Saturday, July 03, 2004

Emotional Design in Information Architecture?

Right now I'm about half way through the book Emotional Design: Why We Love (or Hate) Everyday Things by Donald Norman. From what I can gather, the book is a response to some negative feedback that he recieved from his earlier book The Design of Everyday Things. A compelling point that Norman makes is that beautiful and well made products actually do work better because it means that the person using the product is more likely to be happy. A happy user is more likely to be solution oriented and is generally more receptive... therefore, more likely to have success with the product. This, in turn, means that the product overall works better because of it's abilty to deliver more successful uses.


As I was going through the "Guide to the internet" in our reading in Information Anxiety, I was amazed at how such a complicated subject was explained in such a simple way (I know, obviously- that's the point)... but then I got to thinking. I *know* that understanding how the Internet works is complicated, yet the presentation of the material put me at ease, as if to say "Don't worry, I'm only telling you what you need to know in order to understand this." The feeling that came over me was not unlike what Norman decribes in Emotional Design. Helpful graphics, size and weight of font, and general organization became as emotional and therefore as helpful high quality materials used on a phyical product.


I guess what I am suggesting is... when information is displayed correctly, it can be somewhat empowering for the person that endeavors to understand it. Jon said in class that the more he learns about Information Architecture, the more that he thinks that it is really a study of linguistics. I think that point runs deeper that I can understand at this point, but I will say that words can be devisive, meaning... the words that people use to explain things can make you feel stupid or inferior. The emotional qualities of good Information Architecture might just be empowering to the point that it makes you feel more smart than you actually are. As a result, one might be able to understand information better by being more *confident* in their ability to understand.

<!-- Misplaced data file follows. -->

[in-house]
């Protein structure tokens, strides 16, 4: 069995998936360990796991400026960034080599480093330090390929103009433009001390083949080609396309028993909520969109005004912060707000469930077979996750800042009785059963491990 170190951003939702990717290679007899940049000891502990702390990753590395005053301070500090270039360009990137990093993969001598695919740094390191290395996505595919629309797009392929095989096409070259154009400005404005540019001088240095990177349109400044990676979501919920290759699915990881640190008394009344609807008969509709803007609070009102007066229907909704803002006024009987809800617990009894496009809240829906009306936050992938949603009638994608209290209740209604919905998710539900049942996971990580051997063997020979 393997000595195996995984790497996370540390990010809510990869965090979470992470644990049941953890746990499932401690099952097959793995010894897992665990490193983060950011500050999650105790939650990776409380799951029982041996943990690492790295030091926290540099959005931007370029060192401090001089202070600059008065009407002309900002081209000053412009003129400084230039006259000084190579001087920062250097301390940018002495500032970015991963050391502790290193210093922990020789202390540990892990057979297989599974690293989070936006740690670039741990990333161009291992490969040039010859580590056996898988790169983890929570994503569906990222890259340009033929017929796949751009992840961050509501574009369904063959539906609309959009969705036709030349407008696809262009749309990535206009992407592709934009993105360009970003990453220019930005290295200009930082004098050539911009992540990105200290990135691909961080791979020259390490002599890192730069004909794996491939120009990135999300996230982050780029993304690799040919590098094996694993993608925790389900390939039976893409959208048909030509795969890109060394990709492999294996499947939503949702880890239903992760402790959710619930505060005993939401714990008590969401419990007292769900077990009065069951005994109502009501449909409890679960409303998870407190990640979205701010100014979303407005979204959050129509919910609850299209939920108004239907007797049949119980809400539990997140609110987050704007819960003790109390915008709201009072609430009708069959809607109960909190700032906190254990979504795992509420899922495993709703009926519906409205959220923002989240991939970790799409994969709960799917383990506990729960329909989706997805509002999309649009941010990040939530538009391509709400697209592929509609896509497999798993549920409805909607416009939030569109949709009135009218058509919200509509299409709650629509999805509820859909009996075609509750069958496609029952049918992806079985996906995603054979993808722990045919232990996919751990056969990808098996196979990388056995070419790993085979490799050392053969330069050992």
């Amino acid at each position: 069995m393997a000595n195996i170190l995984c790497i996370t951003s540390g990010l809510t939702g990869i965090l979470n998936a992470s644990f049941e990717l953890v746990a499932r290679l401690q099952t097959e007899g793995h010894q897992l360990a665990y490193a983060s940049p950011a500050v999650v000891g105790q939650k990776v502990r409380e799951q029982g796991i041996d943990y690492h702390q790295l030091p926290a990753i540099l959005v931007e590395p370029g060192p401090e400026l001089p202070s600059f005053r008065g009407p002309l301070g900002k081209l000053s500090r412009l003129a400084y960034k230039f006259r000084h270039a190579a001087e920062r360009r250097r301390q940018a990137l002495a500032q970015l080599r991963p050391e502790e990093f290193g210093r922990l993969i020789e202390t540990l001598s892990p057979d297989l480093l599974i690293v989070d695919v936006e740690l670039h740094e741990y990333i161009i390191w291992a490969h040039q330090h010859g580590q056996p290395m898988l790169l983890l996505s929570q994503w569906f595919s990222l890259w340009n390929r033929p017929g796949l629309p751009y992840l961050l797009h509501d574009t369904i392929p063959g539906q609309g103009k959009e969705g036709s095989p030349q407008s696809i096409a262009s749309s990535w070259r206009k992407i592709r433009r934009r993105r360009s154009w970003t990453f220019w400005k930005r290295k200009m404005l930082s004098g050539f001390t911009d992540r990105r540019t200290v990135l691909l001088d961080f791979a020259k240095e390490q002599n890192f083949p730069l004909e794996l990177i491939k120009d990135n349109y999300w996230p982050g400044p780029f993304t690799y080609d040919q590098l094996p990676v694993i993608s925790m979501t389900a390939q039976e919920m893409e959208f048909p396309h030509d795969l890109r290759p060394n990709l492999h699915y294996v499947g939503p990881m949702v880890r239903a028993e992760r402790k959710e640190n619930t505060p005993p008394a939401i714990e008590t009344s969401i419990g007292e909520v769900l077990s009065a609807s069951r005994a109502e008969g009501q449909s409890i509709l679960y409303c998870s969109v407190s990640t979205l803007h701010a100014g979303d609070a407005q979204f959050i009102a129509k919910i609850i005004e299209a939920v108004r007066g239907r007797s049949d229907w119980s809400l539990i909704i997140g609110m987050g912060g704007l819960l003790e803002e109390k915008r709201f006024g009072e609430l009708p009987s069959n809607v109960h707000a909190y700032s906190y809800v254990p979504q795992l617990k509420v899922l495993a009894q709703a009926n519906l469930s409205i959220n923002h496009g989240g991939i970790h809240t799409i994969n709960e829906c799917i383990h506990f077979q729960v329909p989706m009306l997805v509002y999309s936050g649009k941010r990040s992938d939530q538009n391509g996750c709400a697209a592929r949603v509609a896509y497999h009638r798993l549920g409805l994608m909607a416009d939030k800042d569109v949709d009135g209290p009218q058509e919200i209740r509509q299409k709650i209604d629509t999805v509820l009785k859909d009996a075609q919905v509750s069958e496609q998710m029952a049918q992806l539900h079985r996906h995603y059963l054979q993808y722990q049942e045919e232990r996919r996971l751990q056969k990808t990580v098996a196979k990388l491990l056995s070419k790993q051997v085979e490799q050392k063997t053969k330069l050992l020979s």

2 Comments:

Blogger Ashton Peters said...

Stephanie I think you're defintely right. In fact I was thinking along those lines tonight, but you put it into a complete thought. As I was working on this project I found myself throwing out all of the funky "proper" terminology for defining baseball terms ie: "when a player is 'retired'..." --Boo!..retired..who says that?! I kept thinking in the back of my mind - this is why I'm reading everything twice, because they use these proper filler words. It became very clear to me that, like Jon says, linguistics are incredibly important. It all comes back to who the user is as well, because who we are targeting is who we are SPEAKING to.

July 4, 2004 at 1:24 AM  
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